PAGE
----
Brazil’s central bank employees go on strike, as its chief vacations in Miami

People walk in front the Central Bank headquarters building in Brasilia, Brazil March 22, 2022. REUTERS/Adriano Machado/File Photo

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BRASILIA, April 1 (Reuters) – Brazil’s central bank employees began an indefinite strike for a wage increase on Friday, threatening the stability of the wildly popular Pix instant payment system and the publication of data releases.

With Brazilian inflation reaching double digits, public sector strikes have become more common in recent months, disrupting the government’s day-to-day operations and causing headaches for President Jair Bolsonaro as he seeks re-election in October.

The strike is taking place while central bank head Roberto Campos Neto is in Miami on a pre-scheduled vacation.

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Brazil’s central bank employees voted on Monday for an indefinite strike starting on April 1, citing unanswered wage increase demands.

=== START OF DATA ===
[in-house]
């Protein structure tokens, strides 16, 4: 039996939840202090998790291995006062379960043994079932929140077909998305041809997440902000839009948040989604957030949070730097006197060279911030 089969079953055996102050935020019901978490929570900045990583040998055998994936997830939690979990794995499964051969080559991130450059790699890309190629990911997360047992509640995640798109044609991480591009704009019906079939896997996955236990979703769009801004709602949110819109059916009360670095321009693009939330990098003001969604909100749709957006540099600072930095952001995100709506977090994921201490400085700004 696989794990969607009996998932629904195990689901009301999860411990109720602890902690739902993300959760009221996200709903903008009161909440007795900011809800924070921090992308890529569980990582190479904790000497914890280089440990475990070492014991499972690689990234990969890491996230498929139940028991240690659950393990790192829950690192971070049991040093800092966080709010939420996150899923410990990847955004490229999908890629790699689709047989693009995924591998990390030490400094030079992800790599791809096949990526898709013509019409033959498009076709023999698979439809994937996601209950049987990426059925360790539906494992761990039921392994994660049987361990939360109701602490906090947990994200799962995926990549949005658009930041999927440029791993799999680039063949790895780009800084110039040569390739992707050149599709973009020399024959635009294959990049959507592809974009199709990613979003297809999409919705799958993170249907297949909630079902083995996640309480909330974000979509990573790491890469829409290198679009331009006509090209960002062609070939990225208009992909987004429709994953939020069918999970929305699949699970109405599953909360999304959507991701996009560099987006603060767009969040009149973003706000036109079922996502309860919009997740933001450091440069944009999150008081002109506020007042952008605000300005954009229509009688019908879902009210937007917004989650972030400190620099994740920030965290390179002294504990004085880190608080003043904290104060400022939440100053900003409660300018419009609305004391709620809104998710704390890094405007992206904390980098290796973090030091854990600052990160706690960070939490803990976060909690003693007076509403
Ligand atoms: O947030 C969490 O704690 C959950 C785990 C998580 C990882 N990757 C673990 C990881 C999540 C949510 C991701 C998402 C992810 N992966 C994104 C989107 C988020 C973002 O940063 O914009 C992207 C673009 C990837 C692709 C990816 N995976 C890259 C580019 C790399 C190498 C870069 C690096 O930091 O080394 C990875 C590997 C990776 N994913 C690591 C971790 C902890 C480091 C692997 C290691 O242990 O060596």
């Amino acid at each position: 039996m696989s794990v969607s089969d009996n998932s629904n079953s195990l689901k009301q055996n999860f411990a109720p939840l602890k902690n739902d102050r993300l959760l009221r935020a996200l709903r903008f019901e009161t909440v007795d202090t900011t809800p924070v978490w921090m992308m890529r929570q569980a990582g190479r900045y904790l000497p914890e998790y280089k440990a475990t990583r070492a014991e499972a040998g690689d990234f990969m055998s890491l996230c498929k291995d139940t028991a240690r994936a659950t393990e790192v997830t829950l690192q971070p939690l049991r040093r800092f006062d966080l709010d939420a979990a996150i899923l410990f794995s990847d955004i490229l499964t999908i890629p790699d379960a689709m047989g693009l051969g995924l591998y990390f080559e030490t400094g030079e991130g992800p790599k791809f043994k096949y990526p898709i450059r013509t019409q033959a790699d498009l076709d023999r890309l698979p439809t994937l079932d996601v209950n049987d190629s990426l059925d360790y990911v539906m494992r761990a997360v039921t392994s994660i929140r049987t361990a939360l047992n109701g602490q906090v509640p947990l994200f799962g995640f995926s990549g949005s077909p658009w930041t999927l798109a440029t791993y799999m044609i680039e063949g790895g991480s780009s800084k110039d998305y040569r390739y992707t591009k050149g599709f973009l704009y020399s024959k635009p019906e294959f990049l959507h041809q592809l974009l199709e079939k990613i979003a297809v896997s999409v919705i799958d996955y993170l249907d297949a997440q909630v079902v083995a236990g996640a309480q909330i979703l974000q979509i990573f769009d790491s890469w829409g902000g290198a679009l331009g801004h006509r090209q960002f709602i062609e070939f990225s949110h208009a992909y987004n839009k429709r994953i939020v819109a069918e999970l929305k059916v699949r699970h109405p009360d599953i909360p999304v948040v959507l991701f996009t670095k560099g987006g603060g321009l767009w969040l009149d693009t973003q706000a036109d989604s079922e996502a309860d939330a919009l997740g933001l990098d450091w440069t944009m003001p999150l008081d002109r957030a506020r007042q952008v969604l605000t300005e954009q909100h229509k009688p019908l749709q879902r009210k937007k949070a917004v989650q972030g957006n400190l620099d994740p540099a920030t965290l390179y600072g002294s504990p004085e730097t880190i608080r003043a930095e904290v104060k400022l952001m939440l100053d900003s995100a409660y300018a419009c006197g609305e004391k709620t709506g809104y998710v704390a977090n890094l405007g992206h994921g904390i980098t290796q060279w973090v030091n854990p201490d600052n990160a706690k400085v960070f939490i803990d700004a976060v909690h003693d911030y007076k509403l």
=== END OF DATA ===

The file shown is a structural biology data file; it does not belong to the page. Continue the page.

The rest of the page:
In a statement, Fabio Faiad, president of the workers’ union SINAL, said he expected 60%-70% of workers to adhere to the strike.

The central bank said on Friday that its Focus Survey of economists will not be published on the expected date next week, nor will data on foreign exchange flows and Brazilian savings accounts. It did not say when publication will resume.

In his statement on Friday, Faiad also bemoaned the timing of Campos Neto’s vacation.

“Sadly, during such an important moment, the president of the central bank went on vacation to Miami, which does not help at all for us to find a solution to this crisis,” Faiad said.

Campos Neto, who has been on vacation since Thursday, met virtually with workers’ representatives on Tuesday, but Faiad said the meeting was “a fiasco,” with no proposals.

The central bank did not immediately respond to a request for comment.

The central bank’s Pix payment system has been a huge success in Brazil, and has won international plaudits. The system is free of charge for individuals and allows instant payments and transfers.

Just 15 months after its launch, it has been used by 114 million individuals in Brazil – 67% of the adult population – moving 6.7 trillion reais ($1.36 trillion) and recently surpassing the level of credit and debit cards.

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Reporting by Marcela Ayres Editing by Gabriel Stargardter, Alistair Bell and Rosalba O’Brien

Our Standards: The Thomson Reuters Trust Principles.

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